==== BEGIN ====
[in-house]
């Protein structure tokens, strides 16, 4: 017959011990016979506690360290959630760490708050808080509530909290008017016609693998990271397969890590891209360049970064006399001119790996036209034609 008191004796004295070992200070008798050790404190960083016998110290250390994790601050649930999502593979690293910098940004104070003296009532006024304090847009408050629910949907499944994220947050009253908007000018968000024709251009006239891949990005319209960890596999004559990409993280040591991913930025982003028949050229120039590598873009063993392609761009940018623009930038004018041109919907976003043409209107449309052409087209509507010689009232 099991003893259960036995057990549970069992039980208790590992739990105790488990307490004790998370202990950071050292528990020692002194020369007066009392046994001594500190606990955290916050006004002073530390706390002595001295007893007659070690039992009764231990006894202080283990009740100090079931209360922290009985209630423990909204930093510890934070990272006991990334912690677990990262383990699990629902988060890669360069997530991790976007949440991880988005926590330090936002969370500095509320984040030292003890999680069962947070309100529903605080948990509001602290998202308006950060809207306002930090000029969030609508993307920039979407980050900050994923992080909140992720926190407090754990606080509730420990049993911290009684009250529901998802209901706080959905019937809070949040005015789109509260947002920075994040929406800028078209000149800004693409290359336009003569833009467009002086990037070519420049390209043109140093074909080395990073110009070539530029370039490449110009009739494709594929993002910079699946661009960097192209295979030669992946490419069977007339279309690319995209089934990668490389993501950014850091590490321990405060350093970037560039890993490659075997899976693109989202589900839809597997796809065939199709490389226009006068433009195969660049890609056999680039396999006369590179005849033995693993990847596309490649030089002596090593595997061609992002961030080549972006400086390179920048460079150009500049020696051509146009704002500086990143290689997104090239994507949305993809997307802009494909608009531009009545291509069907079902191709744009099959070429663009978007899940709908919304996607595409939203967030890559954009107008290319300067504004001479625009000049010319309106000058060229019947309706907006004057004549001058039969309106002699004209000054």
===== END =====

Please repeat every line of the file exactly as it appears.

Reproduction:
[in-house]
């Protein structure tokens, strides 16, 4: 017959011990016979506690360290959630760490708050808080509530909290008017016609693998990271397969890590891209360049970064006399001119790996036209034609 008191004796004295070992200070008798050790404190960083016998110290250390994790601050649930999502593979690293910098940004104070003296009532006024304090847009408050629910949907499944994220947050009253908007000018968000024709251009006239891949990005319209960890596999004559990409993280040591991913930025982003028949050229120039590598873009063993392609761009940018623009930038004018041109919907976003043409209107449309052409087209509507010689009232 099991003893259960036995057990549970069992039980208790590992739990105790488990307490004790998370202990950071050292528990020692002194020369007066009392046994001594500190606990955290916050006004002073530390706390002595001295007893007659070690039992009764231990006894202080283990009740100090079931209360922290009985209630423990909204930093510890934070990272006991990334912690677990990262383990699990629902988060890669360069997530991790976007949440991880988005926590330090936002969370500095509320984040030292003890999680069962947070309100529903605080948990509001602290998202308006950060809207306002930090000029969030609508993307920039979407980050900050994923992080909140992720926190407090754990606080509730420990049993911290009684009250529901998802209901706080959905019937809070949040005015789109509260947002920075994040929406800028078209000149800004693409290359336009003569833009467009002086990037070519420049390209043109140093074909080395990073110009070539530029370039490449110009009739494709594929993002910079699946661009960097192209295979030669992946490419069977007339279309690319995209089934990668490389993501950014850091590490321990405060350093970037560039890993490659075997899976693109989202589900839809597997796809065939199709490389226009006068433009195969660049890609056999680039396999006369590179005849033995693993990847596309490649030089002596090593595997061609992002961030080549972006400086390179920048460079150009500049020696051509146009704002500086990143290689997104090239994507949305993809997307802009494909608009531009009545291509069907079902191709744009099959070429663009978007899940709908919304996607595409939203967030890559954009107008290319300067504004001479625009000049010319309106000058060229019947309706907006004057004549001058039969309106002699004209000054």